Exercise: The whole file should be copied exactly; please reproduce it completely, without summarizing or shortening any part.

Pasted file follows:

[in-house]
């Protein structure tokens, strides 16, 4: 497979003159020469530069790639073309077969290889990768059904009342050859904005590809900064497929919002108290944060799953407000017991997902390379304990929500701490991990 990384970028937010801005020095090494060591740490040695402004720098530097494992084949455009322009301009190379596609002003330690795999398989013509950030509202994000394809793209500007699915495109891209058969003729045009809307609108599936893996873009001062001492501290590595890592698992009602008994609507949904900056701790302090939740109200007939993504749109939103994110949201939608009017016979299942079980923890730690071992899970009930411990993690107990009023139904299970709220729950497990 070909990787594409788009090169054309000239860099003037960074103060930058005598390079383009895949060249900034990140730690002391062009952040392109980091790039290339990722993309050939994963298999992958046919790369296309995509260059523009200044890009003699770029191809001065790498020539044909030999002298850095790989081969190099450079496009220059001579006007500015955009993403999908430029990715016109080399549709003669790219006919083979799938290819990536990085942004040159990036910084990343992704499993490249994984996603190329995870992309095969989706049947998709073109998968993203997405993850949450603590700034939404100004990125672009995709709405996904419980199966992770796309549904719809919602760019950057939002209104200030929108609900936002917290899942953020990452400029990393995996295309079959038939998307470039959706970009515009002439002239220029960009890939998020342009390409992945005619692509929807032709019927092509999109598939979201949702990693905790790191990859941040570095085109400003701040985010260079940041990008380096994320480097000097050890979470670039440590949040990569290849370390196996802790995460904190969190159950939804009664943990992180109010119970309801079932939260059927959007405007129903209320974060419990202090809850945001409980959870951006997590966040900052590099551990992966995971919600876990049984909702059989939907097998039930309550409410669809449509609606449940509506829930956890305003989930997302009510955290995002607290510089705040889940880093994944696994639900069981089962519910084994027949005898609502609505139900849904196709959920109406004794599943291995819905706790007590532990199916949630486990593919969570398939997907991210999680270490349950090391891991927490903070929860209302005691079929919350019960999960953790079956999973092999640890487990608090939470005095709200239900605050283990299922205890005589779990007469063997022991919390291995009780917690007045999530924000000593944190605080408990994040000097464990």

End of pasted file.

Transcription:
[in-house]
């Protein structure tokens, strides 16, 4: 497979003159020469530069790639073309077969290889990768059904009342050859904005590809900064497929919002108290944060799953407000017991997902390379304990929500701490991990 990384970028937010801005020095090494060591740490040695402004720098530097494992084949455009322009301009190379596609002003330690795999398989013509950030509202994000394809793209500007699915495109891209058969003729045009809307609108599936893996873009001062001492501290590595890592698992009602008994609507949904900056701790302090939740109200007939993504749109939103994110949201939608009017016979299942079980923890730690071992899970009930411990993690107990009023139904299970709220729950497990 070909990787594409788009090169054309000239860099003037960074103060930058005598390079383009895949060249900034990140730690002391062009952040392109980091790039290339990722993309050939994963298999992958046919790369296309995509260059523009200044890009003699770029191809001065790498020539044909030999002298850095790989081969190099450079496009220059001579006007500015955009993403999908430029990715016109080399549709003669790219006919083979799938290819990536990085942004040159990036910084990343992704499993490249994984996603190329995870992309095969989706049947998709073109998968993203997405993850949450603590700034939404100004990125672009995709709405996904419980199966992770796309549904719809919602760019950057939002209104200030929108609900936002917290899942953020990452400029990393995996295309079959038939998307470039959706970009515009002439002239220029960009890939998020342009390409992945005619692509929807032709019927092509999109598939979201949702990693905790790191990859941040570095085109400003701040985010260079940041990008380096994320480097000097050890979470670039440590949040990569290849370390196996802790995460904190969190159950939804009664943990992180109010119970309801079932939260059927959007405007129903209320974060419990202090809850945001409980959870951006997590966040900052590099551990992966995971919600876990049984909702059989939907097998039930309550409410669809449509609606449940509506829930956890305003989930997302009510955290995002607290510089705040889940880093994944696994639900069981089962519910084994027949005898609502609505139900849904196709959920109406004794599943291995819905706790007590532990199916949630486990593919969570398939997907991210999680270490349950090391891991927490903070929860209302005691079929919350019960999960953790079956999973092999640890487990608090939470005095709200239900605050283990299922205890005589779990007469063997022991919390291995009780917690007045999530924000000593944190605080408990994040000097464990």